April 6, 2013 by Peter Lee
By a creepy coincidence, I watched the man vs. wolf in the Arctic thriller The Grey the same week that Roger Ebert died.
Creepy because The Grey is a relentless meditation on death and Roger Ebert, who had already experienced his first, traumatic bout of cancer when the film came out in 2012, had this to say about the effect that the movie had on him:
I was…stunned with despair. It so happened that there were two movies scheduled that day in the Lake Street Screening Room (where we local critics see many new releases). After “The Grey” was over, I watched the second film for 30 minutes and then got up and walked out of the theater. It was the first time I’ve ever walked out of a film because of the previous film. The way I was feeling in my gut, it just wouldn’t have been fair to the next film.
Caution: non-stop spoilers from here on in.
March 15, 2013 by John Lyman
The film Argo has its problems. First it came under criticism for historical inaccuracies and in particular for not giving enough credit to Canada which director and star, Ben Affleck addressed during interviews and at awards shows. Second, the opening sequence was perhaps a little one sided. But with that said, Argo worked on a number of levels. With news that Iran is considering suing Hollywood over the depiction of Iranians during the period of the hostage crisis, the obvious question is whether Iran needs to realize that Hollywood is in the business of making money and winning awards, which it did with Argo. The overhyped and stylized violence depicted in the film is one way of drawing audiences. How exactly Iran plans on pursuing a lawsuit remains to be seen. Iran’s displeasure over the film follows a long line of perceived slights to the Iranian Republic.
While Tehran is undoubtedly unhappy over the portrayal of Iranians during the 1979 revolution, it wasn’t exactly a bloodless revolution and Argo attempted to show some aspect of the ensuing bloodshed. While the Shah escaped what would have certainly led to his execution, estimates range from several hundred to several thousand killed by the new Islamic government.
March 6, 2013 by John Lyman
The news of Venezuelan President Hugo Chávez’s death understandably made headlines across the world. Hugo Chávez died on Tuesday after a long fight against cancer. In his place, Vice President Nicolas Maduro will assume the presidency until new national elections are held.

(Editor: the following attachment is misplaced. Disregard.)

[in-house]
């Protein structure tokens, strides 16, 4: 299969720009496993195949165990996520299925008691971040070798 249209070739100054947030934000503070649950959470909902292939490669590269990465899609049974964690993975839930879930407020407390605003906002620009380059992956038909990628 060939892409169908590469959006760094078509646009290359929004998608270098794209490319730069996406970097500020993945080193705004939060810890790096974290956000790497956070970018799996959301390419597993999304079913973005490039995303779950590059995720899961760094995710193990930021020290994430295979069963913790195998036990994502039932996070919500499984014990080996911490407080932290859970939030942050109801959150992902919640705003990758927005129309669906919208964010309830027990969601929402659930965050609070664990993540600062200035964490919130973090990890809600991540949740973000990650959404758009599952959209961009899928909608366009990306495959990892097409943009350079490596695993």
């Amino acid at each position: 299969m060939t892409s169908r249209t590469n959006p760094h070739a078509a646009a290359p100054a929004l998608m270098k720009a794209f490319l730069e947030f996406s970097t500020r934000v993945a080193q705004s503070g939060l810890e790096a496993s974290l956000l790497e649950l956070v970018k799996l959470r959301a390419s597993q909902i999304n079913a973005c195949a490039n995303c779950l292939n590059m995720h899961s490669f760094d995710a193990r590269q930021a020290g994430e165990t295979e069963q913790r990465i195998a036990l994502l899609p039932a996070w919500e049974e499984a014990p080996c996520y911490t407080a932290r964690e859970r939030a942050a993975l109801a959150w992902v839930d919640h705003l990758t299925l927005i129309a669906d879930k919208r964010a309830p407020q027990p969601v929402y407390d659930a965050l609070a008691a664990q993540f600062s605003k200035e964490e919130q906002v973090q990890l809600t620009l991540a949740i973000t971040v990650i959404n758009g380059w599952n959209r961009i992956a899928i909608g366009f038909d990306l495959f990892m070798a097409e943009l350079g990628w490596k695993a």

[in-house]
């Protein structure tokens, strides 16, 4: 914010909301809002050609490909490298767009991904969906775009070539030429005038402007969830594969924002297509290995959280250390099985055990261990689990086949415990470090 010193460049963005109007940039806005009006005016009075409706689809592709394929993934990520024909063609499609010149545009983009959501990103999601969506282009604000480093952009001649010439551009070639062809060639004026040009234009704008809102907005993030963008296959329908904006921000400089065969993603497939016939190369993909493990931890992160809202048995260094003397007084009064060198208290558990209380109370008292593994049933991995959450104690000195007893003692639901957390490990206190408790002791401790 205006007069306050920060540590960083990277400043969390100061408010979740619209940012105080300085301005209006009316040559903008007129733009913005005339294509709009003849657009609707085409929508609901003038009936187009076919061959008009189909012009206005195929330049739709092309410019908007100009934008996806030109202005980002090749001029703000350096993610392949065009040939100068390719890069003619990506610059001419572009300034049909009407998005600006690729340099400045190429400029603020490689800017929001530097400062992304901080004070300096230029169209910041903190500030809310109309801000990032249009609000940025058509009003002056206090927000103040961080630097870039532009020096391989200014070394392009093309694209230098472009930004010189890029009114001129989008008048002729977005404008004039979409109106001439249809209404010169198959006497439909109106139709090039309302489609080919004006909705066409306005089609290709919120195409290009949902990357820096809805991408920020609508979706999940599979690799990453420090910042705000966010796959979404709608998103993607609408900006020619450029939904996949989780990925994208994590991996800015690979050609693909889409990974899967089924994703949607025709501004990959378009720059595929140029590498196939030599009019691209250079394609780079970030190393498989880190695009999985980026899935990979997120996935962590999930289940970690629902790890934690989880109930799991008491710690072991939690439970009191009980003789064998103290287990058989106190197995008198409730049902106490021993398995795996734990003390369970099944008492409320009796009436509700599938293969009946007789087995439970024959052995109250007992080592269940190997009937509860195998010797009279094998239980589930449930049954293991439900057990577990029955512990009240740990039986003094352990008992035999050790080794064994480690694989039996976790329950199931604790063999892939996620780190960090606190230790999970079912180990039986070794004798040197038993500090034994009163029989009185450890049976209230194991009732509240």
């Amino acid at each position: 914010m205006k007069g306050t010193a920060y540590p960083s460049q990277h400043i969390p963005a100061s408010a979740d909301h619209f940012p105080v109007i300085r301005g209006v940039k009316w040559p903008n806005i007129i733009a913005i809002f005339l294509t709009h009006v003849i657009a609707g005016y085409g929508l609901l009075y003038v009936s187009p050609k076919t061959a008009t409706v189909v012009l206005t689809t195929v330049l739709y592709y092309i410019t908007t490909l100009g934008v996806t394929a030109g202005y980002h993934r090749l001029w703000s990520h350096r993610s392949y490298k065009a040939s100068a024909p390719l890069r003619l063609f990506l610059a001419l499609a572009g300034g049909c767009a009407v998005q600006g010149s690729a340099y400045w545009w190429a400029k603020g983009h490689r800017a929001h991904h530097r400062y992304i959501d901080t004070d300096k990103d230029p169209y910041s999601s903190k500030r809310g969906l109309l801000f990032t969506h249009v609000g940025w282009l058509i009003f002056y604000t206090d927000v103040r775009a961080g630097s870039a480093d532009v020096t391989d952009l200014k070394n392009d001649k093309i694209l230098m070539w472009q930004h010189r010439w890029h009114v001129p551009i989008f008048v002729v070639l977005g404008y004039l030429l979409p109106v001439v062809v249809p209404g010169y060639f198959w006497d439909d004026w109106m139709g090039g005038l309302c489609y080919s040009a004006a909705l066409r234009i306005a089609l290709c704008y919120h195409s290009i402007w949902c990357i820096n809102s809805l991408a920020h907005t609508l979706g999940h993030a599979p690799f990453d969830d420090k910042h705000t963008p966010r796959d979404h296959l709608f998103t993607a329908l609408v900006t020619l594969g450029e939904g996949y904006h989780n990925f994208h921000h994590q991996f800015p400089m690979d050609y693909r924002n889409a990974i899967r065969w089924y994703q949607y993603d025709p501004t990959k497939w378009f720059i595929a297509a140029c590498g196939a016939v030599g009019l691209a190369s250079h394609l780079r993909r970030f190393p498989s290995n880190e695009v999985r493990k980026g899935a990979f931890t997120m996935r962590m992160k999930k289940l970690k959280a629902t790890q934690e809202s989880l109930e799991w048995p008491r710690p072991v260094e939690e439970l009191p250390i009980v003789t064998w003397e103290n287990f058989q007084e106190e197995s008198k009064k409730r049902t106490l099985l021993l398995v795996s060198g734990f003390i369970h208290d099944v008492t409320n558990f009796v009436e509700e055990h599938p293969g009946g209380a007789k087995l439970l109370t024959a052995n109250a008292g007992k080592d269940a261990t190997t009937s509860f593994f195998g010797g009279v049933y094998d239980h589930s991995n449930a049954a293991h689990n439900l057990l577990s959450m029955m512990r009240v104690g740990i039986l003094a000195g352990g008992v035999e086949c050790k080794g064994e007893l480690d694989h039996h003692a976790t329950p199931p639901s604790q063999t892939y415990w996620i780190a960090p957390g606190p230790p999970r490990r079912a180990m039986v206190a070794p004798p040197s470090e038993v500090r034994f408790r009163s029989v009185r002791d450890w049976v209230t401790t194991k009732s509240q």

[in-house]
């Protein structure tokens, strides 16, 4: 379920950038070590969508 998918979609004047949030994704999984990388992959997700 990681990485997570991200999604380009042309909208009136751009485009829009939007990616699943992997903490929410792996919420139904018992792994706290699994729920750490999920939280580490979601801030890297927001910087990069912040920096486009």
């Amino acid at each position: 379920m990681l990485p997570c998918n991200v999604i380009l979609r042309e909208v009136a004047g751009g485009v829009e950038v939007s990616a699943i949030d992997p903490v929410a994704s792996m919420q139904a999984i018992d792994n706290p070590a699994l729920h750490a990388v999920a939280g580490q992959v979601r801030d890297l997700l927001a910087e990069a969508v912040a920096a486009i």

To Chávez’s credit or detriment, he stirred opinion across the political spectrum. Following Chávez’s death, Venezuela has announced a week of mourning. Chávez died at the age of 58 after 14 years serving as Venezuela’s president. Thousands of Venezuelans poured onto the streets to grieve his passing. As Chávez’s body was being transported to the Military Academy, thousands came out to greet the procession. As expected, his fellow leaders began arriving in the country’s capital, Caracas, to pay their respects. Among them, Bolivian President Evo Morales, Jose Mujica of Uruguay and Argentina’s President Cristina Fernández de Kirchner.
Iran’s President Mahmoud Ahmadinejad, a staunch ally of Chávez, described him as a “martyr” and announced a day of mourning throughout Iran. In announcing that Hugo Chávez had died, Nicolas Maduro called on Venezuelans to be “dignified heirs of the giant man.”
January 24, 2013 by Peter Lee
As the moving finger of chaos hovered over Mali and Algeria last week, I took another look at Gillo Pontecorvo’s 1966 masterpiece, The Battle of Algiers. I am somewhat puzzled that this movie is not at the heart of the Zero Dark Thirty debate.
Because in many ways, perhaps intentionally, ZDT is the mirror-image doppelganger of Algiers. Both of them effectively employ an objective documentary style to depict a brutal, successful exercise in counter-terrorism. And both of them deal with torture. In The Battle of Algiers, torture works! Right away! In the very first scene! Short-circuiting any need for liberal handwringing or right-wing defensiveness for the next two hours of the film!
The film opens with Colonel Mathieu, the supremely able, objective, and ruthless commander of the French counter-terror effort in Algiers against the Algerian National Liberation Front or FLN, striding in to confront a scrawny, scraggly, beaten little man surrounded by a crowd of sturdy, confident French soldiers in crisp camo (in an interesting irony, Pontecorvo revealed that the “soldiers” were cast from students from Kabilye—an Algerian district known for its light-skinned Berbers– at the local university).
January 20, 2013 by Claire McCurdy
“The people of Egypt have spoken. Their voices have been heard and Egypt will never be the same…By stepping down, President Mubarak responded to the Egyptian people’s hunger for change, but this is not the end of Egypt’s transition. It’s the beginning.”
– President Barack Obama, Feb. 11, 2011
Uprising depicts the Egyptian people’s deposition of Egypt’s brutal dictator Hosni Mubarak, a quasi-military leader who for thirty years kept the country under emergency law and who was responsible for many deaths and disappearances.
Egyptian citizens’ peaceful and effective protest against Mubarak’s injustice is a pure example of Gandhi’s concept of satyagraha. (In Egypt’s case – it was on a nearly unthinkable scale – 20 million people took to the streets in protest.)
December 30, 2012 by Conn M. Hallinan
Every year it is important to recognize news stories and newsmakers that fall under the category of “Are you serious?” Here are the awards for 2012 as recognized by Dispatches From The Edge.